Ganguly and Tendulkar dominate
Sachin Tendulkar and Sourav Ganguly helped themselves to half-centuries, as India reached a comfortable 295 for 3 at the end of the first day's play at Chittagong. After choosing to bat, India had a chance to put up a huge total and bat just once but some poor shot selection from set batsmen meant there was still work to be done before the bowlers did their thing. Both Rahul Dravid and Dinesh Karthik fell with centuries there for the taking, but Tendulkar and Ganguly did not squander good batting conditions, remaining unbeaten to take the game forward on the second day.
India made the tough decision of leaving out two quality batsmen in VVS Laxman and Yuvraj Singh, in order to play five bowlers, a strategy that might have been forced on them by the oppressive conditions of heat and humidity and the flat nature of the pitch. However, one of the top order should have capitalised on the opportunity handed to them and gone on to make a big score. With Munaf Patel suffering back spasms, and set to return home, India went into the Test with the two Singhs - RP and VRV - backing up Zaheer Khan in the pace department, while Ramesh Powar earned a Test debut, complementing Anil Kumble.
On top of playing five bowlers, India were also left with two wicketkeepers, with Karthik opening the batting in the absence of another specialist opener to partner Wasim Jaffer. Jaffer squandered his chance, shouldering arms in a somewhat predetermined fashion to the first ball of the Test, a delivery from Mashrafe Mortaza that pitched a shade outside the off, came in a touch, and proceeded to its target - the top of the off stump - unimpeded by either bat or pad. When he chose to bat Dravid would have been looking forward to having a hit, but certainly not as quickly as that.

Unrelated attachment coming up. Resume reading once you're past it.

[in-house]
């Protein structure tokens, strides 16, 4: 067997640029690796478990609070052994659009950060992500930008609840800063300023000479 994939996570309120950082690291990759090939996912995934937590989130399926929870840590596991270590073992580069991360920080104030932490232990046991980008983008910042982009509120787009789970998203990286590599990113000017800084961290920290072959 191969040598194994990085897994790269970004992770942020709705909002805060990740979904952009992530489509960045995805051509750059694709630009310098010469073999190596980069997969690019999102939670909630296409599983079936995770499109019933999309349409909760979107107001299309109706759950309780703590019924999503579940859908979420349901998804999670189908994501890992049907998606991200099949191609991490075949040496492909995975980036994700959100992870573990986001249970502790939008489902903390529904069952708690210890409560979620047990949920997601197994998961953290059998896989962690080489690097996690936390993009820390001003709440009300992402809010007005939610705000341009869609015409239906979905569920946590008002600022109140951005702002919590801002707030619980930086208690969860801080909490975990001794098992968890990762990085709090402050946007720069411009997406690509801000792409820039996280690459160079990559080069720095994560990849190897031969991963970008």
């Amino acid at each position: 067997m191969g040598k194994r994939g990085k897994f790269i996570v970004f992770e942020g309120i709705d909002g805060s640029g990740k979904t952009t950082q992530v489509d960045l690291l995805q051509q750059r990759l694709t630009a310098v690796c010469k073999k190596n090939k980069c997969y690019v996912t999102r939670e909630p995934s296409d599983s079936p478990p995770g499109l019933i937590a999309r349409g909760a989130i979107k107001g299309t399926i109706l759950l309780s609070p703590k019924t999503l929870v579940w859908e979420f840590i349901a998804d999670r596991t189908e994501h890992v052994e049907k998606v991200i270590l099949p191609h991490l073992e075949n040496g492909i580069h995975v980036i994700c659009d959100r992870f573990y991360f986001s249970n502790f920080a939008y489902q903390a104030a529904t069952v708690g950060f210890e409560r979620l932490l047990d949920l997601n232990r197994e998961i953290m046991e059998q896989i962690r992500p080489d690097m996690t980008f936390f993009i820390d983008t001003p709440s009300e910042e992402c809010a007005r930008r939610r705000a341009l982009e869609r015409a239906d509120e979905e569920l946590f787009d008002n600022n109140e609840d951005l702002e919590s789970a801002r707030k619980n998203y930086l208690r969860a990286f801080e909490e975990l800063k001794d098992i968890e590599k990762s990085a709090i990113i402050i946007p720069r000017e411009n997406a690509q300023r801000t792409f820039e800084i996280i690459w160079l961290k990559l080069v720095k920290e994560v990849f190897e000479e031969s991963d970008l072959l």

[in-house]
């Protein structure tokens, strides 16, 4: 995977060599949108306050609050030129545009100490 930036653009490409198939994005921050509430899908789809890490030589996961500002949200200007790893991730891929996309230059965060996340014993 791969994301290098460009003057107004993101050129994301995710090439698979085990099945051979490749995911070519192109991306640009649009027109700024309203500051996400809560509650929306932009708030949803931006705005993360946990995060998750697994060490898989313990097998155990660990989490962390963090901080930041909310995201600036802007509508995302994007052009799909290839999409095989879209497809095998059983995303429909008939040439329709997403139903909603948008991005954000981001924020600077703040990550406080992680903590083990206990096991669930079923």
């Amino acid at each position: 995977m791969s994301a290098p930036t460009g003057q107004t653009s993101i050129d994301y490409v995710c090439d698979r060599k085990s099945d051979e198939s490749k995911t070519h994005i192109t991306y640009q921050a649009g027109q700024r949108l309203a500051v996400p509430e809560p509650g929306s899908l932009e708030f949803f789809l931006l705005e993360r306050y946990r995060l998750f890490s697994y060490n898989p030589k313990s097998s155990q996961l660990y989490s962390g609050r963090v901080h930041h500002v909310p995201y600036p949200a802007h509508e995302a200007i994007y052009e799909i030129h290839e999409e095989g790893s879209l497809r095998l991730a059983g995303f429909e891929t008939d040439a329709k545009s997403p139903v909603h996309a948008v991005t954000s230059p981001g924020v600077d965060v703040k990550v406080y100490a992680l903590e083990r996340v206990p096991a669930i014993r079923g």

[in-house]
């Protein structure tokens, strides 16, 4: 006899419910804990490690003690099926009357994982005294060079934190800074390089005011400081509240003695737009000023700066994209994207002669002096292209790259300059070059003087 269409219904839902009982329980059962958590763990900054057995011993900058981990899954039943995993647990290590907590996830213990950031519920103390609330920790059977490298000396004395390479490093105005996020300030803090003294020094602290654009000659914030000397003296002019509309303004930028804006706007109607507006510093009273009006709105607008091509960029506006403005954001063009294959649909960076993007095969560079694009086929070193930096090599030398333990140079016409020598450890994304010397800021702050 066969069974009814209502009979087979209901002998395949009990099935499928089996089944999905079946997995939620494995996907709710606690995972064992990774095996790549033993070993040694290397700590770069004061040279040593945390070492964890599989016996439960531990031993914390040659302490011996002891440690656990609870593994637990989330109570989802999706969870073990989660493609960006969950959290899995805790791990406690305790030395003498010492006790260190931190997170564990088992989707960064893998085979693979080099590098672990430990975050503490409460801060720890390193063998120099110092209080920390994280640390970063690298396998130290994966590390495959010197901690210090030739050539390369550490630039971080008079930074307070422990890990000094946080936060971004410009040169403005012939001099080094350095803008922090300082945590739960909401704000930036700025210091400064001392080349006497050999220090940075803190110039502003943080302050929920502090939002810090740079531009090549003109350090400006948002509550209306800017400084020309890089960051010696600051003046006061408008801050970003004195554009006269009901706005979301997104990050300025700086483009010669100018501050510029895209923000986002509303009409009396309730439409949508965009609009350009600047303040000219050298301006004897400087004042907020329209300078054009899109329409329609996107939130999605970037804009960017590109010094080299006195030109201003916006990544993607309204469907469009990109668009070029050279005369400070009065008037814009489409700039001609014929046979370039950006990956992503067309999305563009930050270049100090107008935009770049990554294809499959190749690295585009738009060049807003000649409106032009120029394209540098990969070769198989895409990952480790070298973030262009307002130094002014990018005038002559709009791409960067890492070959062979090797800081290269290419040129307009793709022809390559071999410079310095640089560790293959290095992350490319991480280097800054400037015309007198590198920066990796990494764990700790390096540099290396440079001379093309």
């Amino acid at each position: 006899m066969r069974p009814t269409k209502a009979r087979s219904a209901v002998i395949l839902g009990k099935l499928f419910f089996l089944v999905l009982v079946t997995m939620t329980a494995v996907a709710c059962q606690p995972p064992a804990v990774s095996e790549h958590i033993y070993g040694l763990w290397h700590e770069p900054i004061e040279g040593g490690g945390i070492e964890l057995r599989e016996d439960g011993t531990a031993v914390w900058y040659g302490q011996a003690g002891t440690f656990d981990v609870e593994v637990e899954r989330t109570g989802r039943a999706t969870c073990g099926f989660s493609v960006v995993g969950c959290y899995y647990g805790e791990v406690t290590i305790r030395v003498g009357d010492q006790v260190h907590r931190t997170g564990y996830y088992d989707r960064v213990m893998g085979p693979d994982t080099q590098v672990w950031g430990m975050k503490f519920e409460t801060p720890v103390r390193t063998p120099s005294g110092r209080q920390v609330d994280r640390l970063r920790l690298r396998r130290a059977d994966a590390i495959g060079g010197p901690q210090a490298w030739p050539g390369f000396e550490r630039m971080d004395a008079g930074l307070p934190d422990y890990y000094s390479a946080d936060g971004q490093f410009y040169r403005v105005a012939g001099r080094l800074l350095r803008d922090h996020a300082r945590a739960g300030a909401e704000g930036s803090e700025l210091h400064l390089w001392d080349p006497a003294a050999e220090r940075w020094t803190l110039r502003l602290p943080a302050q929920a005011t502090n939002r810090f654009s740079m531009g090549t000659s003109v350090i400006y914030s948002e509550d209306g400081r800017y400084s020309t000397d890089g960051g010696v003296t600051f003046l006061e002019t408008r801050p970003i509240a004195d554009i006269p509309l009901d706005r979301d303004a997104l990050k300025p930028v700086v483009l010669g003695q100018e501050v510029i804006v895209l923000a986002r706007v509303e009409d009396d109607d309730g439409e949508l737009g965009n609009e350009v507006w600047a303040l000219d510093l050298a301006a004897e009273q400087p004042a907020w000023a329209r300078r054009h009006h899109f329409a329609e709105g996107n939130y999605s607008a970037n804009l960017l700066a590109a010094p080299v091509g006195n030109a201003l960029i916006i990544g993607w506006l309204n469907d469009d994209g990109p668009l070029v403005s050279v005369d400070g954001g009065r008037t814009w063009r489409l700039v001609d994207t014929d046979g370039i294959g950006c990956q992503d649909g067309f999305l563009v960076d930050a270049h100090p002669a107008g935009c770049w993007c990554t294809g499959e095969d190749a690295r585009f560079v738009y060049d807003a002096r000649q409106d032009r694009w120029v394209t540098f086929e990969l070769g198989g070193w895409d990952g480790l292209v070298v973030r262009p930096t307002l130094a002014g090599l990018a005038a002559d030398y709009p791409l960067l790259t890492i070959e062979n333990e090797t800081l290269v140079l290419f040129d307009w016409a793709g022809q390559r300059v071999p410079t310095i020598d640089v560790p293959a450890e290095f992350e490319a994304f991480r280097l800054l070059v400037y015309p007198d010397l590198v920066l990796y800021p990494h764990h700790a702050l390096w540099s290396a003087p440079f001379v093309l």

But Dravid is no stranger to coming out to bat in the first over of an innings despite positioning himself in the middle-order. To India's relief, he got right behind the line of the ball from the word go. Timing and placement, the other two allies of any top batsman, were also present in ample measure as Dravid leaned into the line of deliveries outside the off and eased them through cover with authority. When the bowlers adjusted their line, afraid to give too much width, and delivered on the stumps, Dravid was able to make use of the slow nature of the pitch and play late, walking across and timing the ball wristily through midwicket.
Karthik didn't seem quite as assured as Dravid at the start, getting a couple of boundaries through the third-man region rather than in front of the stumps to begin with. But once the early nerves had calmed down, Karthik showed just what an attractive and fluent batsman he can be, picking the line and length of the ball early and hitting crisply through the line on both sides of the stumps. It came as no surprise that India raced to 50, off just 51 balls, in only the 9th over.
From there on, with even the introduction of spin in as early as the 11th over on the first day of a Test, the runs came at a fast clip, and Dravid motored to his 70th 50-plus score in Tests - only Sunil Gavaskar and Tendulkar have as many - and Karthik notched up the third half-century of his fledgling career. The 100-run partnership came up, and Dravid had done the rescue act once more - this was the fourth time he had been part of a 100-run stand after the first wicket had fallen with no score on the board; Bill Woodfull, the former Australian captain, managed the feat thrice.
The lunch break brought some respite to the Bangladeshis, and it should have been a chance for the batsmen to recharge their batteries, rehydrate, and walk out with their minds dead set on converting fifties into hundreds. Instead, soon after the break both Karthik and Dravid committed batting suicide. Karthik (56) attempted to pull a Mortaza delivery from well outside the off and ended up slicing the ball to Mohammad Ashraful at mid-off. Then Dravid (61) tried to chop a ball from Shahadat Hossain that bounced a touch extra, and ended up nicking to the keeper.
Tendulkar and Ganguly, both left out of the Indian team for the one-day leg of this tour, came together with the score on 132, and were understandably not able to score as freely as the well-set men they replaced. Both had to contend with some close shouts from the enthusiastic throats of the left-arm spinners who operated tirelessly, but without luck. Slowly but steadily the two old hands got set, and began to accumulate runs.
Tendulkar (80 not out) became India's third half-centurion of the day, and Ganguly (82 not out) made it one more. When bad light stopped play after 77 overs, India had 295, scored at the merry rate of 3.8 runs per over. It's a score India will take, quite gladly, if one of these two batsmen can go on and really make it count when the second day's play comes around.
Anand Vasu is associate editor of Cricinfo